It's not going to make much of a difference either way. Pick a choice and stick to it...

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Re: The Three-Fund Portfolio

Postby Taylor Larimore » Fri Mar 31, 2017 7:13 pm

Bogleheads:

Today was the end of the first quarter of 2017. I linked to MarketWatch and was pleased to learn that Allan Roth's "Second Grader's Starter" (Three-Fund Portfolio) continues to lead eight expertly-designed portfolios for the past 1 year, 3 years, 5 years and 10 years.

http://www.marketwatch.com/lazyportfolio

Past performance does not forecast future performance.

Best wishes.
Taylor
"Simplicity is the master key to financial success." -- Jack Bogle

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Re: The Three-Fund Portfolio

Postby bighatnohorse » Sun Apr 02, 2017 6:37 pm

Taylor Larimore wrote: continues to lead . . .


When I checked several months ago it was not in the lead. Perhaps it has "regained" the lead?

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Re: The Three-Fund Portfolio

Postby ribonucleic » Mon Apr 03, 2017 12:05 am

If one is confined to a taxable account in the 33% bracket, would Intermediate Tax-Exempt be clearly preferable to Total Bond Market as the bond fund in a Three-Fund Portfolio? Or could either choice be defended?

Or to frame ir another way: How much additional after-tax yield is a worthwhile trade-off for reduced diversification?

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Tax-Exempt Bond Fund Calculator

Postby Taylor Larimore » Mon Apr 03, 2017 6:34 am

ribonucleic:

A good-quality, low-cost, intermediate-term, tax-exempt bond fund should be clearly preferable in the situation you describe. Use Vanguard's "tax-equivalent yield calculator" to confirm:

https://personal.vanguard.com/us/funds/ ... alentyield

Best wishes.
Taylor
"Simplicity is the master key to financial success." -- Jack Bogle

ribonucleic
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Re: Tax-Exempt Bond Fund Calculator

Postby ribonucleic » Mon Apr 03, 2017 9:50 am

Taylor Larimore wrote:A good-quality, low-cost, intermediate-term, tax-exempt bond fund should be clearly preferable in the situation you describe.


Thank you for your reply.

Does it follow that a home-state-specific tax-exempt bond fund would be even better? Even a more-overleveraged-than-most state like Massachusetts?

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Taylor Larimore
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Home state bond fund?

Postby Taylor Larimore » Mon Apr 03, 2017 10:34 am

Does it follow that a home-state-specific tax-exempt bond fund would be even better?


Personally I would not want all my fixed-income in a single-state bond fund. This would be a good question on the Personal Help Forum

Best wishes
Taylor
"Simplicity is the master key to financial success." -- Jack Bogle

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Re: The Three-Fund Portfolio

Postby Investinoob » Wed Apr 05, 2017 9:12 am

I recently opened a vanguard account and read up on the 3 fund portfolio, which is something I am leaning towards. I am a definite newb and learning as much as I can here. Would it make any sense to just buy the 3 etfs recommended for ex. VTI,VXUS, and BND and just add shares monthly and not worry about constantly checking my account? Ps. This forum is great, so glad I found it :sharebeer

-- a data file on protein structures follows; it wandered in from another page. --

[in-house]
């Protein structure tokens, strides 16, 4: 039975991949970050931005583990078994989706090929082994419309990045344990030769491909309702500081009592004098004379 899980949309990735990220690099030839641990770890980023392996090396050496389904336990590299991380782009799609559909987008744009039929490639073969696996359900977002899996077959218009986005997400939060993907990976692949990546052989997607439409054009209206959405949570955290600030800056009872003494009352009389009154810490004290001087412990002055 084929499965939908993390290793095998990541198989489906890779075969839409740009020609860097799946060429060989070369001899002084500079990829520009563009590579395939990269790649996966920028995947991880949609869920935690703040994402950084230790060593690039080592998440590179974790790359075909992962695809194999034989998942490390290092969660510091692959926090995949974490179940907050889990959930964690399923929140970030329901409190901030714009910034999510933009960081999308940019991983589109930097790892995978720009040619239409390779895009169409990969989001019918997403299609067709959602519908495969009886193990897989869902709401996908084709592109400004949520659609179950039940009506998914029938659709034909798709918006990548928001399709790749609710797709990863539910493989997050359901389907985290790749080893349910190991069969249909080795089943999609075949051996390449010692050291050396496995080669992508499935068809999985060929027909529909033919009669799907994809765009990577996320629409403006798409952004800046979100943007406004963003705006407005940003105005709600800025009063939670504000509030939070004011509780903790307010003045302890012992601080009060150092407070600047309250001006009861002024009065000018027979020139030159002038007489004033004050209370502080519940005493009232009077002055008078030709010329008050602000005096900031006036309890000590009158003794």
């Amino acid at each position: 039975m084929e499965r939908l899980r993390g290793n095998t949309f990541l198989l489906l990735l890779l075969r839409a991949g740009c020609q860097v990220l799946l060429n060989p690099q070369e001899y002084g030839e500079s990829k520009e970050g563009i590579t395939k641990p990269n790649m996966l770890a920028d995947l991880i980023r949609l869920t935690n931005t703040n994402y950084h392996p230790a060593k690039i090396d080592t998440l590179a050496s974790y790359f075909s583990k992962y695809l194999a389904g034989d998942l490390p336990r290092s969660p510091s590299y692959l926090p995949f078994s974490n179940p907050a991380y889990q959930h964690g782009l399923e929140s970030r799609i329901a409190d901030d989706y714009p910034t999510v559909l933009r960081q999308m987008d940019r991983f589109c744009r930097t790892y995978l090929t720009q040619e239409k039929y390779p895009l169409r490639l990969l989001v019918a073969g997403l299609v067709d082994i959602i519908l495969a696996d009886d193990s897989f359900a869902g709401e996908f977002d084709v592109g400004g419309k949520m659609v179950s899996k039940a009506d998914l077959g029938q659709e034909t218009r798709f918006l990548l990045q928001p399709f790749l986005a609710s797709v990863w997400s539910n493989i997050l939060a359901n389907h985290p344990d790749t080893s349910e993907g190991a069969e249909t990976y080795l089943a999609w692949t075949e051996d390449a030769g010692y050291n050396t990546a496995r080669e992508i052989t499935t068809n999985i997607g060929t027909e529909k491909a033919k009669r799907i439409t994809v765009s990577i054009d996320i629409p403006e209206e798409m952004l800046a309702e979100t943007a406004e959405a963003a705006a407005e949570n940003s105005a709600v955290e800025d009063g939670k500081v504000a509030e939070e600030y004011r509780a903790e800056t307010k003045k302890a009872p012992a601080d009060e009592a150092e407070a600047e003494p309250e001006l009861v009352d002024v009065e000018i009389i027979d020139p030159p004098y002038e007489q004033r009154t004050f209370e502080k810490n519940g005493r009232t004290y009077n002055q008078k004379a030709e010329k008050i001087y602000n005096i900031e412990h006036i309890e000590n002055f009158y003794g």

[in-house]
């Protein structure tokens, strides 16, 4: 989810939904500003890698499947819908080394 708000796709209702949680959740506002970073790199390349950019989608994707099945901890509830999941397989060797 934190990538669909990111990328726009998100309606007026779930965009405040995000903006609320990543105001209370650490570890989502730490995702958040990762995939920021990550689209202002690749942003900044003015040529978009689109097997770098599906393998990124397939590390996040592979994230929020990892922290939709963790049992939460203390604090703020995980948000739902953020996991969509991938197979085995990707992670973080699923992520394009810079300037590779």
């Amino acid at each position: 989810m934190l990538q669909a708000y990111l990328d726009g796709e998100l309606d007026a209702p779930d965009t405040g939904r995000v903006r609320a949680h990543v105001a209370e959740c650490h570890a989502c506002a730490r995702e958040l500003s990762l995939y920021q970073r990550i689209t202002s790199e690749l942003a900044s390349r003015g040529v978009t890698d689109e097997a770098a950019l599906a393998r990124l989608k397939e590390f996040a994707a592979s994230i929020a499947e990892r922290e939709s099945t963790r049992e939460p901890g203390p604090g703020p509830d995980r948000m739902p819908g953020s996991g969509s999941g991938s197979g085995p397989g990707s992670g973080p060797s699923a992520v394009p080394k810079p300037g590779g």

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Taylor Larimore
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Wrong Forum for Personal Portfolio Questions

Postby Taylor Larimore » Wed Apr 05, 2017 10:12 am

Investinoob wrote:I recently opened a vanguard account and read up on the 3 fund portfolio, which is something I am leaning towards. I am a definite newb and learning as much as I can here. Would it make any sense to just buy the 3 etfs recommended for ex. VTI,VXUS, and BND and just add shares monthly and not worry about constantly checking my account? Ps. This forum is great, so glad I found it :sharebeer

Investinoob:

More information is needed to give you an informed opinions such as fund placement, asset allocation, mutual funds or ETFs, possibility of a single target fund, etc. This forum is for general questions and comments about The Three-Fund Portfolio.

Please post your personal finance question on the Help With Personal Investments forum. Post using this format:

ASKING PORTFOLIO QUESTIONS

Thank you and best wishes.
Taylor
"Simplicity is the master key to financial success." -- Jack Bogle

sandramjet
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Re: The Three-Fund Portfolio

Postby sandramjet » Wed Apr 05, 2017 10:27 am

Taylor Larimore wrote:Bogleheads:

Today was the end of the first quarter of 2017. I linked to MarketWatch and was pleased to learn that Allan Roth's "Second Grader's Starter" (Three-Fund Portfolio) continues to lead eight expertly-designed portfolios for the past 1 year, 3 years, 5 years and 10 years.

http://www.marketwatch.com/lazyportfolio

Past performance does not forecast future performance.

Best wishes.
Taylor


This list of portfolios seems to be quite a fruit basket... there is no consistency to the stock/bond split. The "second graders..." portfolio is 90% stock, 10% bond, while the "coffee house" is 40% bonds. Bernstein portfolio is 25% bonds, Yale's is 15%, and so on.